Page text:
There has never been a time or a society in which some individuals or groups did not come into conflict. Social conflict is a struggle between opponents over values and claims to scarce status, power and resources. Conflict therefore, expresses itself in thousands of ways and degrees and over every range of human contact. It is a dissociative process. In conflict, the person or group thwarts injuries or destroys the opponent in order to secure a goal or reward. Darwin states that – “the principles of struggle for existence and survival of the fittest are the main causes of conflict. ” Types of Conflict:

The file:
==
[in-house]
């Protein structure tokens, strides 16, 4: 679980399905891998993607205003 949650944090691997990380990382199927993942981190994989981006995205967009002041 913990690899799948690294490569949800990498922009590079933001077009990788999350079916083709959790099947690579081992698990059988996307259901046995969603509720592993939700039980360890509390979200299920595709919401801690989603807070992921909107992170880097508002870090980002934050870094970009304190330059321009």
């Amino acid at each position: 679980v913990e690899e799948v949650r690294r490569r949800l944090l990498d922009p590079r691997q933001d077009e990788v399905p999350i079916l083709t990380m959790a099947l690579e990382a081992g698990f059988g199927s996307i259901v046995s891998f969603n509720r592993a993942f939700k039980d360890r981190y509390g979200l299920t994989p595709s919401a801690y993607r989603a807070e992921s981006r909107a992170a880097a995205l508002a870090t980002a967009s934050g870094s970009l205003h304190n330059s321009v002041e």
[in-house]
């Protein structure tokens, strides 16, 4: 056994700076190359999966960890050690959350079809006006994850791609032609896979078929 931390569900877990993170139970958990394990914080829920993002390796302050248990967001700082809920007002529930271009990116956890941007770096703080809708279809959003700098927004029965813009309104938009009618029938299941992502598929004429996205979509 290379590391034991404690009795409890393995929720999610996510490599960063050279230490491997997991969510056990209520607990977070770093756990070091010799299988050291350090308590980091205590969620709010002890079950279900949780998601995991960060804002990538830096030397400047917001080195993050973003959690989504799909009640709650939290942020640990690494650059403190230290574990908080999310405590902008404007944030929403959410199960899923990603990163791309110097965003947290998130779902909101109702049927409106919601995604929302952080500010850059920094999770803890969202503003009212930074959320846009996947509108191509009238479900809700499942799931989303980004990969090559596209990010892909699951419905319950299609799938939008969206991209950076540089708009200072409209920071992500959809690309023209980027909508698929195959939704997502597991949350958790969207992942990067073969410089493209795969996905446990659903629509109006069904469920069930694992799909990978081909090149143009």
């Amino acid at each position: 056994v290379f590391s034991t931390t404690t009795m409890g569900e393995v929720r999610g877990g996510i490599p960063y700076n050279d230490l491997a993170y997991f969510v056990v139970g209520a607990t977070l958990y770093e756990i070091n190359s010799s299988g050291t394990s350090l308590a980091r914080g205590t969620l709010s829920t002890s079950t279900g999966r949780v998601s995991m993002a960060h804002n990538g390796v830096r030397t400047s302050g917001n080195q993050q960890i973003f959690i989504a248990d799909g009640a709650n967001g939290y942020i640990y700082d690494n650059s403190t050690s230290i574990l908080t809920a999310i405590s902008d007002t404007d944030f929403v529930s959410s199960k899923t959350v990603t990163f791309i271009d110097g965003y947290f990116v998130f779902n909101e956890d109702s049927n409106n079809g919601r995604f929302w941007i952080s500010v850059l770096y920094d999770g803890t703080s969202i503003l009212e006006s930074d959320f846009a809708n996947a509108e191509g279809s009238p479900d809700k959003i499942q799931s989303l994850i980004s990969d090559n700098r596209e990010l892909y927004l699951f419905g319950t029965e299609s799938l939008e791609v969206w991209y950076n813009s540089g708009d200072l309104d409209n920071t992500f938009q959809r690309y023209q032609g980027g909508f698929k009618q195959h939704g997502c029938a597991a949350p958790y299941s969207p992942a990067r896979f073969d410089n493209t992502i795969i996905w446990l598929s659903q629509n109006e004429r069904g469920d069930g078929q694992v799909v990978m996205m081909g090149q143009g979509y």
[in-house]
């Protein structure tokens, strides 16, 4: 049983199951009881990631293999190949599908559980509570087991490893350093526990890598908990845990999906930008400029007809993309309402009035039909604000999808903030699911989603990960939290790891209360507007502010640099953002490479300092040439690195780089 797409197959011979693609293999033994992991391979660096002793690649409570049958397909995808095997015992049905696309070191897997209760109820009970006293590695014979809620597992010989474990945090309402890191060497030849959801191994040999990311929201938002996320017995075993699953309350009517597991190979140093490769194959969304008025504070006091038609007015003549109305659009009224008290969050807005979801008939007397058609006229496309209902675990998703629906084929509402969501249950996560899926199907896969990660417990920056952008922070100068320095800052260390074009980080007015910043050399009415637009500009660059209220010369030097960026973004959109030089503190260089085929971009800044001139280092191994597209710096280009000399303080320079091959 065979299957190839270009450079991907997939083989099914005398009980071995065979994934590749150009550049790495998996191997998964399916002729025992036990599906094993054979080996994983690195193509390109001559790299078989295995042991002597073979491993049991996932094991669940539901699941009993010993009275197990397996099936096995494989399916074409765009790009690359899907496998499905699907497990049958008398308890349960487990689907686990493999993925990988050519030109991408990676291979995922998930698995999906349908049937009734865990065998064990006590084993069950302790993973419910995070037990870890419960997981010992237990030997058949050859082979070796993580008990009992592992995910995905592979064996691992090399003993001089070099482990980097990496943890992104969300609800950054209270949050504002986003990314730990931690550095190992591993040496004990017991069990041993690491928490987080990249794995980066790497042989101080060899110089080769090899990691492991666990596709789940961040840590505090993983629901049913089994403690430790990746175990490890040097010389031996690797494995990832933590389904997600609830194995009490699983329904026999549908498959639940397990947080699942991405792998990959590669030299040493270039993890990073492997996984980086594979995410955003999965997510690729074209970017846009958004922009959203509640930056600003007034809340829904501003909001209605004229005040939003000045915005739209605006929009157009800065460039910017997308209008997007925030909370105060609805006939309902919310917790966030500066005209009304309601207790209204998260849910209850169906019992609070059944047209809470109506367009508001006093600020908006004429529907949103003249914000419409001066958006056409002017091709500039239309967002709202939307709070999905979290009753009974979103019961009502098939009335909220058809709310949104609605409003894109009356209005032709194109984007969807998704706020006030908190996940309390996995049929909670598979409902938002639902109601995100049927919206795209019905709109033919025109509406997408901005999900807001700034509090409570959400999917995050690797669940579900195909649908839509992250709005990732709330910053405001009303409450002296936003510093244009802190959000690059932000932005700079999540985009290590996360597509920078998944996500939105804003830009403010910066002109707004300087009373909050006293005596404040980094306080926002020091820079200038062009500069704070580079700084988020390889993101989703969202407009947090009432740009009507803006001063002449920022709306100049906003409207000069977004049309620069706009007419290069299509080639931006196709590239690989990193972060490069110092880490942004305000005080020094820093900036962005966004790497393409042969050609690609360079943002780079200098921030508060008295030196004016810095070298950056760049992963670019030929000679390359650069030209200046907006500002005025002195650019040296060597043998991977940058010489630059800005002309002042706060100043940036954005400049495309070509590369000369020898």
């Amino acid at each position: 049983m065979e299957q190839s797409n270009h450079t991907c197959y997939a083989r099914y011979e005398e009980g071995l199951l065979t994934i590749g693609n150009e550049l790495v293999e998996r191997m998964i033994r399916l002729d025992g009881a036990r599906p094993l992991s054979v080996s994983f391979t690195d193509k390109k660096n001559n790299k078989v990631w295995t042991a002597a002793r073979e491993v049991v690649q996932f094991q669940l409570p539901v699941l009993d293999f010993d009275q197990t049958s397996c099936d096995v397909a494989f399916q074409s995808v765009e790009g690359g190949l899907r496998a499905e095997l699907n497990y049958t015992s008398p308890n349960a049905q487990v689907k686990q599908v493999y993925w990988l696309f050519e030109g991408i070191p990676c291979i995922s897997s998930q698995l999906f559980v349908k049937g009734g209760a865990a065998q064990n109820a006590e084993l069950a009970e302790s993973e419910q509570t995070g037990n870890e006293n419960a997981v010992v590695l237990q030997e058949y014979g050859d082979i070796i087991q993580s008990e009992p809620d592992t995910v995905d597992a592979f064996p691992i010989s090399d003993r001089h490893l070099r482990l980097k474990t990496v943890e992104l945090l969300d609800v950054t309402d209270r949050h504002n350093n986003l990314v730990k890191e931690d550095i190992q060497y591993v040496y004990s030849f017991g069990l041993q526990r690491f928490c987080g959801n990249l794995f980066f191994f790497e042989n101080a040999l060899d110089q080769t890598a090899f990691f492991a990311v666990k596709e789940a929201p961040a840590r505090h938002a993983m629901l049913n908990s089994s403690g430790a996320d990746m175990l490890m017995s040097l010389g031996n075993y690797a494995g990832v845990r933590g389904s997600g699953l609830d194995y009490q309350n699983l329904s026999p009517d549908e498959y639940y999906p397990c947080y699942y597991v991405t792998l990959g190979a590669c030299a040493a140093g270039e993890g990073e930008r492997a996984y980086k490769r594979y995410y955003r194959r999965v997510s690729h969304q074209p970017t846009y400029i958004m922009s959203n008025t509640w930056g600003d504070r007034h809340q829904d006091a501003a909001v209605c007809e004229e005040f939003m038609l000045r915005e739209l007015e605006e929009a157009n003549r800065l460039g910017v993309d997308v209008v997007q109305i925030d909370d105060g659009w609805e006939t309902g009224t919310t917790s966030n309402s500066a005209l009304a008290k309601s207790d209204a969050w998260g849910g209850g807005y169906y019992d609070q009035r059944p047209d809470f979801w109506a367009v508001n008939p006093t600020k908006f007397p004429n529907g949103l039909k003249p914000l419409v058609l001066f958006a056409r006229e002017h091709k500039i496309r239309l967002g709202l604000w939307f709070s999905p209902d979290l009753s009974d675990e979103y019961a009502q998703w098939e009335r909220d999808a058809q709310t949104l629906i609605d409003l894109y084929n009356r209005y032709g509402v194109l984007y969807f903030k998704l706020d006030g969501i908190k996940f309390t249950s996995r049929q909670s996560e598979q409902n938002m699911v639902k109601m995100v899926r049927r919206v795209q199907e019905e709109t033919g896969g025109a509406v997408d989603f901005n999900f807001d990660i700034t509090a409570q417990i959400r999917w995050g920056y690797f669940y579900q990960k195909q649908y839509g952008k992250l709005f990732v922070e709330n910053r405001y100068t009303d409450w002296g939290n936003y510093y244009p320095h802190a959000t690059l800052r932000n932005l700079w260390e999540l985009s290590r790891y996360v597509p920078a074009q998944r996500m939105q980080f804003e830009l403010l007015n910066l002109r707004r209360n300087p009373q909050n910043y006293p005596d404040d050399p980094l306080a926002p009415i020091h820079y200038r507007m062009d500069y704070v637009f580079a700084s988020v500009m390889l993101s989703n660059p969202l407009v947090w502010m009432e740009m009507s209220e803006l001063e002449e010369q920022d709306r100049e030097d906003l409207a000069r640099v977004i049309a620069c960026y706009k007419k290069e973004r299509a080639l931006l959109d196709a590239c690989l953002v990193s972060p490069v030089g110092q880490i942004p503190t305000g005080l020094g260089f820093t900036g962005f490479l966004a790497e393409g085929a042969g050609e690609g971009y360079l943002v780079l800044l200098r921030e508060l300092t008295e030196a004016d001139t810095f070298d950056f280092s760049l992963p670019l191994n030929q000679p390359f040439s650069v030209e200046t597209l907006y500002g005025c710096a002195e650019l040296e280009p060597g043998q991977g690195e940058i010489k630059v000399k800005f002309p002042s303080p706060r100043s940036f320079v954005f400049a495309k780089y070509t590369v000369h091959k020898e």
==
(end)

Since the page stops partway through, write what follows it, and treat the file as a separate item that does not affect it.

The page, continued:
There are four basic types of conflict: * Man vs. Man: It occurs when a character (some other person) has an argument or disagreement with the other character. * Man vs. Society: It occurs when a man disagrees with a societal values, laws or beliefs. * Man vs. Nature: It occurs when a man has problem with outside forces; weather, animals (like in a TV show 'Man vs. Wild'), and land. Etc * Man vs. Self: It occurs when a person develops an internal struggle between his ideas and thoughts. This can be a cause of other conflicts mentioned. Modes of Conflict: There are two modes of conflict: Direct Conflict: The direct conflict is in which people seek to attain some objective by restraining, injuring or destroying one another. Revolution was and street fights are example of direct conflict. * Indirect Conflict: The indirect conflict is in which the people do not restrain or injure other in seeking there ends but manage to attain their own goals which the opponent cannot approach to his goal in any way. It means obstruction in rivals is created. Group opinion is colored against the rival about his aims. Talking ill of others and backbiting are also indirect conflicts.